“TO UNMAKE A FOLD” REUNITING THE DIVIDED

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Photographs courtesy of UIS VISUAL ARTS GALLERY

The current exhibition being held in the Health & Sciences Building (HSB), “To Unmake a Fold”, leaves a strong message with onlookers about sociocultural and political divides among people. Featuring pieces by Cass Davis, Kwabena Foli, Kelly Kristin Jones and Mark Blanchard, this exhibition is one of two currently being displayed in the state. Both are curated by UIS Visual Arts Gallery Director Jeff Robinson and overseen by UIS Visual Arts Gallery Manager Allison Lacher. The second work is situated at the Chicago Artists Coalition in Chicago, Illinois. Both locations were chosen carefully to reflect tensions and violence in the past, with each exhibit only telling half of the story.

To Unmake a Fold compares the physically traumatic tectonic activities that shape geological formations – such as earthquakes and ridge formations – to the psychologically traumatic sociocultural and political phenomena that create systemic schisms between groups of people. In both cases, the borders serve as a warzone of sorts. A profound aspect of the exhibit, however, is that it acknowledges how these traumas allow for reformation and development in the years to come. Barriers between people may present “opportunities for collective renewal and redemption.”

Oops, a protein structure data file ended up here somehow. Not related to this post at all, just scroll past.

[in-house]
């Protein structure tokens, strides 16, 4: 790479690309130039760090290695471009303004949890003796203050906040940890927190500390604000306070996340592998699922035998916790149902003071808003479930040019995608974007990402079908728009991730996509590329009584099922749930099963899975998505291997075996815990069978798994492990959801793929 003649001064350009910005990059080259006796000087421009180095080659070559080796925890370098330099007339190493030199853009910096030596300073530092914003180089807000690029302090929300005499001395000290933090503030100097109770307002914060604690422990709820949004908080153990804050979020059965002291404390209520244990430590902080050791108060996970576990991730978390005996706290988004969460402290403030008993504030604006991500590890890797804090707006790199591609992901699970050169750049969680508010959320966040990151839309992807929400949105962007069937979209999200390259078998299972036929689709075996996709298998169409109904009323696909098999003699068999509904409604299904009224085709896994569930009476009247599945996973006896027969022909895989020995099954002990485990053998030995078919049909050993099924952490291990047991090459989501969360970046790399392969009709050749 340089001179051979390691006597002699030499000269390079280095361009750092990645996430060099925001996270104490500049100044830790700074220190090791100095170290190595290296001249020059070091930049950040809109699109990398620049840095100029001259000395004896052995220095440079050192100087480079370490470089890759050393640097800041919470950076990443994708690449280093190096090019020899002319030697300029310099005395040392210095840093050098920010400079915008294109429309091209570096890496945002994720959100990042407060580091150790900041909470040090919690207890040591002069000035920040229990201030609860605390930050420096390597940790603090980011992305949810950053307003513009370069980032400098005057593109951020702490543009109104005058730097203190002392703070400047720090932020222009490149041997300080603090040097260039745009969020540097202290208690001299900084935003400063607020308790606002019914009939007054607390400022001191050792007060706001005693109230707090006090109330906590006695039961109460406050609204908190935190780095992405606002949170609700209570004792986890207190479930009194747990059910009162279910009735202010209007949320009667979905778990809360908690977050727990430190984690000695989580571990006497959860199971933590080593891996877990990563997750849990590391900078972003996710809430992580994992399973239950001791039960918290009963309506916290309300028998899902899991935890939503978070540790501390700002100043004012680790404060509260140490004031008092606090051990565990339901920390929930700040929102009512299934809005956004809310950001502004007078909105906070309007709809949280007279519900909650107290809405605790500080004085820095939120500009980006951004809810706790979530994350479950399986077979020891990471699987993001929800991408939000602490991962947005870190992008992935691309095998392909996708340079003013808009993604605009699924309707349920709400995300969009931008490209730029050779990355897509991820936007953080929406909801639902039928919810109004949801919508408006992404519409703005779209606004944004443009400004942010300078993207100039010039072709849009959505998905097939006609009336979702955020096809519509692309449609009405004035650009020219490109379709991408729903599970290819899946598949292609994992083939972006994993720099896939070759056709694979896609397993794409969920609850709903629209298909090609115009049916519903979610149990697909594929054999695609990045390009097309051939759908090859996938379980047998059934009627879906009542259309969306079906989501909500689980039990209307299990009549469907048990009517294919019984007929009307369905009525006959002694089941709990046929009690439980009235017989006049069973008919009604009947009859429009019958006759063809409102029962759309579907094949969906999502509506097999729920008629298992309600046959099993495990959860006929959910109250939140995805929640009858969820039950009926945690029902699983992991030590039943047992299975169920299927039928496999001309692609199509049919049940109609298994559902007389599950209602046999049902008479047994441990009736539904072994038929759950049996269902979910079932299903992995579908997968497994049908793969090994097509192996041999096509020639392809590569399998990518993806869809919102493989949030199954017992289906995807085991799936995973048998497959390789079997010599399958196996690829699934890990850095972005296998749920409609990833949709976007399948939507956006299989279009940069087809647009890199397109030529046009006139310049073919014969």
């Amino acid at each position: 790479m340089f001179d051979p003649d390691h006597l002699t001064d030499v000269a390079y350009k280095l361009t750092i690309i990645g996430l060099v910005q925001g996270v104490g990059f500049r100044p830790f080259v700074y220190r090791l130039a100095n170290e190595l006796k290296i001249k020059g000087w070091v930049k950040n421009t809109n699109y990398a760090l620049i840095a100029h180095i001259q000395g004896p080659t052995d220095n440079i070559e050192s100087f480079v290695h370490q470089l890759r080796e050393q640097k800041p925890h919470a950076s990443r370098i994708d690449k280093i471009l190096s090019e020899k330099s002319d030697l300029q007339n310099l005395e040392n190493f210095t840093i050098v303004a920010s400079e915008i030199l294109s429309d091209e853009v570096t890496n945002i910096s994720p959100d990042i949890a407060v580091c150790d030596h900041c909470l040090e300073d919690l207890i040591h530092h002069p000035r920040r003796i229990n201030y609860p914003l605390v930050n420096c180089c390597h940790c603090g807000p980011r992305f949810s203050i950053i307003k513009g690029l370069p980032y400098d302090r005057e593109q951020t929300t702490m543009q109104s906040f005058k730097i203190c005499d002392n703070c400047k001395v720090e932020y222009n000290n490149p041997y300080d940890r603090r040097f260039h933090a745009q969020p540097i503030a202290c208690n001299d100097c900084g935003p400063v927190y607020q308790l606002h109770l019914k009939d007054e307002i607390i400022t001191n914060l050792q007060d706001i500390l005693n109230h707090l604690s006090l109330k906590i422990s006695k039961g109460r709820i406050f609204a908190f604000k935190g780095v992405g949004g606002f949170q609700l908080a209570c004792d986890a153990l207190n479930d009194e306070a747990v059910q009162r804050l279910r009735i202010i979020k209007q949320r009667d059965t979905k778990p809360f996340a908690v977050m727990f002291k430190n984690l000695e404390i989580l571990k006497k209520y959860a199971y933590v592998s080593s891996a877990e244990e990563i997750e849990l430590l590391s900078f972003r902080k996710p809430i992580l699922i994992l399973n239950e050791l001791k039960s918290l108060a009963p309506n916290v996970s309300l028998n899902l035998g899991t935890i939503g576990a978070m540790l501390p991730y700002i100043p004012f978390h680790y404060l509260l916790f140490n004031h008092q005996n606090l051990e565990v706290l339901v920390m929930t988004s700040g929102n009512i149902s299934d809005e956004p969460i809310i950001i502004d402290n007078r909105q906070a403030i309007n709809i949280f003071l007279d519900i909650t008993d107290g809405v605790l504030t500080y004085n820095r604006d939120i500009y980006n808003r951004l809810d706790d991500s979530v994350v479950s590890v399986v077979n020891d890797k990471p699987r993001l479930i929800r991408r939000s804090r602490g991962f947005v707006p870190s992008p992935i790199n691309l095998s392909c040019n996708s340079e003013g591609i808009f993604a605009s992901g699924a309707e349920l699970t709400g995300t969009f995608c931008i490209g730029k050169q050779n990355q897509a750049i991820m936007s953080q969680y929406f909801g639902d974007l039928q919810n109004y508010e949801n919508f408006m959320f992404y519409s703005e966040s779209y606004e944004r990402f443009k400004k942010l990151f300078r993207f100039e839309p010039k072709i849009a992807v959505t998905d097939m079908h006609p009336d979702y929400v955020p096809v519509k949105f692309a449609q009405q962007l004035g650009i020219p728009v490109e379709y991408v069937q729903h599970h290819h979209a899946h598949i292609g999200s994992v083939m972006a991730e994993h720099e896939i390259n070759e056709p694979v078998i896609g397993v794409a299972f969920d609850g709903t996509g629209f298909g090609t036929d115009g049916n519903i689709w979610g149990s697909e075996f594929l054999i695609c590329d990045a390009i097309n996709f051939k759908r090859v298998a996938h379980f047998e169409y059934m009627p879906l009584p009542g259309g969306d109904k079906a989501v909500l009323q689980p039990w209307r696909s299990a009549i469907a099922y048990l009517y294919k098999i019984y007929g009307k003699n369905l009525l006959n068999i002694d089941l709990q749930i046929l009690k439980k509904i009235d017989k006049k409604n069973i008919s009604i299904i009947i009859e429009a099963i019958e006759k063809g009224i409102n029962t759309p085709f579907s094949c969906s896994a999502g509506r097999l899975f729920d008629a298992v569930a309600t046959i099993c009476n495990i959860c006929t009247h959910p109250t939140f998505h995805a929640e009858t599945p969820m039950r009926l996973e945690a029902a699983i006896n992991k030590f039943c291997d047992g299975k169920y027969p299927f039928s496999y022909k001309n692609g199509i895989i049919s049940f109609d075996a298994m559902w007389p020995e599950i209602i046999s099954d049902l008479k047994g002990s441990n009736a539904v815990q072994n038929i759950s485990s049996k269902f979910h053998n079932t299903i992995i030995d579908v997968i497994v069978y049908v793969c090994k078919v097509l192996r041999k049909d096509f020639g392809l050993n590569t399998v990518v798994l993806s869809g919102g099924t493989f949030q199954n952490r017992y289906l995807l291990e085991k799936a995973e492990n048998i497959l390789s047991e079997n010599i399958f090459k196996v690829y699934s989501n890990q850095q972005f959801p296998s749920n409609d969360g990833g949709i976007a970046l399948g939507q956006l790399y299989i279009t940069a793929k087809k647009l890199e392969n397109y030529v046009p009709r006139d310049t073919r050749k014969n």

In one corner stand framed collages of faces representing a wide variety of demographics, from the eye of an elderly caucasian woman to the lips of an African-American woman. An interactive video game with Pokemon-esque graphics, featuring a TV screen and partially-covered keyboard, is open to be explored by visitors. Two edited, colored photographs hang on nearby walls with an upside-down bucket in front of each image. A large jacquard textile with a giant rip through the center can be seen in the center of the room.

Through these pieces, the artists shed light on the aspects of humanity that allow inequality to continue existing. This is done in hopes that all sociocultural and political wounds can be healed so that humanity can move forward into a brighter future.

The exhibition will be open from January 13 until February 20. An Engaged Citizenship Common Experience (ECCE) Speaker Series lecture on the exhibit will occur on February 10 at 6 p.m. in Brookens Auditorium. All artists will be present to elaborate on the significance of their works and their implications in a panel discussion format. From 7 to 8 p.m. that night, there will also be a closing reception and catalog release in the Visual Arts Gallery of HSB.

For more information on the exhibit, visit www.uis.edu/visualarts/gallery/current-exhibition/. To request accommodations or assistance at the prospective ECCE Speaker Series event, call 217-206-6245 or email [email protected].